Reckdenwald, A. & Parker, K.F. (2010). Understanding Gender-Specific Intimate Partner Homicide: A Theoretical and Domestic Service-Oriented Approach. Journal of Criminal Justice, 38, 951-958.
 Carter, T. (2004). Pour It On: Activists Cite Rising Need for Lawyers to Respond to Domestic Violence, A.B.A. Journal, pg. 73.
April 29, 2014
The National Network to End Domestic Violence (NNEDV) just released 2 new inforgraphics that show how technology is being misused by abusers against survivors, in addition to how victim service agencies are using technology in order to help survivors. Through a grant from the Office for Victims of Crime, NNEDV conducted a survey of more than 750 victim service agencies across the United States, including American Samoa, Guam, the Northern Mariana Islands, and the U.S. Virgin Islands. This is one of the most comprehensive reviews of what survivors are telling victim service providers about how abusers misuse technology to harass, stalk, and harm.
April 25, 2014
Last month the transitional housing team at the National Network to End Domestic Violence (NNEDV) hosted and presented, along with other national presenters and local programs as panelists, a Voluntary Services Training in Washington, DC for Office on Violence Against Women (OVW) Transitional Housing Grantees.
Survivors of domestic violence often face a lot of barriers when escaping abuse, including accessing housing. For some survivors becoming safe may mean entering a shelter or transitional housing program. Shelter typically houses victims up to 60 days while transitional housing may give them a place to live for up to 24 months. During this time, survivors may receive financial assistance for rent, utilities, childcare and other necessities allowing them an opportunity to heal and increase their economic stability.
However, often time's programs institute a number of rules and policies which can mirror the characteristics of an abusive relationship, such as dictating when survivors and their children can eat and sleep, when and where they should be going, who they can see. Often abiding by these rules is a requirement for survivors to remain safely housed. Program structures that recreate the dynamics of a controlling environment can revictimize survivors during a time when they are seeking freedom and safety.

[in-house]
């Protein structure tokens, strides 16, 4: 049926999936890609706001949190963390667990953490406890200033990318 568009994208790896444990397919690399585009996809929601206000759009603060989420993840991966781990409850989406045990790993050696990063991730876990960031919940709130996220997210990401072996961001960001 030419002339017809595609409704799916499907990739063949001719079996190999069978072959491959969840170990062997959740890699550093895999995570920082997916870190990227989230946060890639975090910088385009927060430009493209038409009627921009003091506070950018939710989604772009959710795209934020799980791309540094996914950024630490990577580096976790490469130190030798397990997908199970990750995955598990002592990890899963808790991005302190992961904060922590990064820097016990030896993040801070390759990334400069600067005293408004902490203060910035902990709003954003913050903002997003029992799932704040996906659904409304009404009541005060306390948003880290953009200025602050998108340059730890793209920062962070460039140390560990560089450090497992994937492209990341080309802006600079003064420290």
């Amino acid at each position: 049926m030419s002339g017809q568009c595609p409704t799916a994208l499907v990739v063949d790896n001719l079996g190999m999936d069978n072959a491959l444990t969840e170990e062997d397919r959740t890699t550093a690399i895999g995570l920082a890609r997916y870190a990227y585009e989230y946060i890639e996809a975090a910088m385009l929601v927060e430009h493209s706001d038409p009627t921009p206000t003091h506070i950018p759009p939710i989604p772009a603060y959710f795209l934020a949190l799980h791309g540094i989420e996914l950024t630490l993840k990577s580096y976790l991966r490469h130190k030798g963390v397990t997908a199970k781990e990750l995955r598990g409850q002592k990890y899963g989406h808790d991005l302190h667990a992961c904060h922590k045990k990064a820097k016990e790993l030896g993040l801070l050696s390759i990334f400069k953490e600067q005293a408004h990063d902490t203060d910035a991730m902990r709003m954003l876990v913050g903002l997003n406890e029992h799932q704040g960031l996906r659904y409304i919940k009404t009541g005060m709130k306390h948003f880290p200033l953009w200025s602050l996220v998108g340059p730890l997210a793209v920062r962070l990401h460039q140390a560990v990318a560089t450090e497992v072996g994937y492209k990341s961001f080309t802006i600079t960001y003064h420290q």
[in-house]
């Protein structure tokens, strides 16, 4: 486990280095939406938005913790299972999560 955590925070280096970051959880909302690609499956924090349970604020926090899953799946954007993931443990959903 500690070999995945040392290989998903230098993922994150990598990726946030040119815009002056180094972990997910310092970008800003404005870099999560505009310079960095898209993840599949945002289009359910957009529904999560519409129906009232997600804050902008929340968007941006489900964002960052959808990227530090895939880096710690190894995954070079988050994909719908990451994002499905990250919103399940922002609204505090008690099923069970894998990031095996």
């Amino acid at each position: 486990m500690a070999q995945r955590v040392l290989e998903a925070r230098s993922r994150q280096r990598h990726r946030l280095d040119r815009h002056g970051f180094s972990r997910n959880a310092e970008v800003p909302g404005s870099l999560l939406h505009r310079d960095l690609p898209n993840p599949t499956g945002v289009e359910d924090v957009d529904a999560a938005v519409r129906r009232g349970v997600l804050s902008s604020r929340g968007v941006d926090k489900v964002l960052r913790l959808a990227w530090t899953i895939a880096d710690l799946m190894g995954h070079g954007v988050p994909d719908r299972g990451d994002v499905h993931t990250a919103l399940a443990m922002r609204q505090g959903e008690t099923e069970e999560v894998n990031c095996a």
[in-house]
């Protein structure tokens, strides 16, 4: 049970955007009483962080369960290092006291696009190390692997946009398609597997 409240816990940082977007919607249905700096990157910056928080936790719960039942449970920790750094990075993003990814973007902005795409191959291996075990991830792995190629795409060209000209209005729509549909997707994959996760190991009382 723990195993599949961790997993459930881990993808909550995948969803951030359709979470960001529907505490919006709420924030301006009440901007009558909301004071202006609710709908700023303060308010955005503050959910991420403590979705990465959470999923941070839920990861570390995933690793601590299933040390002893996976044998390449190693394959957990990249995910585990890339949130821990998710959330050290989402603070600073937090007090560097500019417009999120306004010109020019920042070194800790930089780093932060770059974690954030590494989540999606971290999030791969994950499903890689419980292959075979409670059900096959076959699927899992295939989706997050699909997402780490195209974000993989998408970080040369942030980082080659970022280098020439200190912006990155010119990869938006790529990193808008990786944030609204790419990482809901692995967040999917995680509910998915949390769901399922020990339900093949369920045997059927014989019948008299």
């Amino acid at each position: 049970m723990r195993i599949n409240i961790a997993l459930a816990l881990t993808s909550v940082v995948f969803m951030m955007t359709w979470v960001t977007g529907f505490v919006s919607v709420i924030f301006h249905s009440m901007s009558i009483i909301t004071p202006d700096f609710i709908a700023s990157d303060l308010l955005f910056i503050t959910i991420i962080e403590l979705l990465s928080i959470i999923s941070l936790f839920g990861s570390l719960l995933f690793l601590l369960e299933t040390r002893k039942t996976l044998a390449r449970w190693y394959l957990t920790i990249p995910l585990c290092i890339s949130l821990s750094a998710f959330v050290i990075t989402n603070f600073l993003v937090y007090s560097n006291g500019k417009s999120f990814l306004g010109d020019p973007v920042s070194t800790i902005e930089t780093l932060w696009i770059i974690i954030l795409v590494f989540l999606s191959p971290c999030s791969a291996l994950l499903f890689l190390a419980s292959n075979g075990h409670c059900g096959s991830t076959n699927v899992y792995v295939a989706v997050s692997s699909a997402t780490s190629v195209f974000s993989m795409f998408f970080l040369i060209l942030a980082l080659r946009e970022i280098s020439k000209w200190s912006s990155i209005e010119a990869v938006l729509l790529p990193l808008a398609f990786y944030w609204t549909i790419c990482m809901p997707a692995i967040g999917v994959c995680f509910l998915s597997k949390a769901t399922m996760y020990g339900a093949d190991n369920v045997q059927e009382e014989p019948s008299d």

All OVW transitional housing programs are required to provide support services on a voluntary basis. This means participation in services such as clinical counselling, peer-to-peer counselling, support groups, employment training, and referrals to outside agencies cannot be a condition of being eligible for, or maintaining housing. This approach also recommends reducing the amount of rules and policies thus giving survivors the power to make their own decisions. The voluntary services approach is a nationally-recognized best practice that is now a requirement under VAWA and Family Violence Prevention and Services (FVPSA) funding.
This two-day training offered information on how to provide housing and support services that are trauma-informed and survivor-focused. It also offered an interactive space where programs discussed positive experiences or challenges with incorporating the voluntary services approach in their programs. NNEDV and OVW's goal is to provide practical methods and resources to implement this approach as well as challenge grantees to meet the individual needs of each survivor.
In our more than eight years providing support and guidance to transitional housing service providers, survivors have reported that their time in transitional housing is more meaningful and supportive because services are suited to their specific needs. NNEDV recognizes the complexities of offering services specifically tailored to each survivor and we commend these programs for their effort and commitment in this work. NNEDV works daily with local domestic violence and sexual assault programs, state coalitions, and other homeless service providers to provide resources and education around creating programming that does not dictate a survivors experience in their program but rather allows them to partner with each survivor to best meet their needs. It is our hope that grantees will continue to explore ways to engage with survivors and analyze success without mandating services.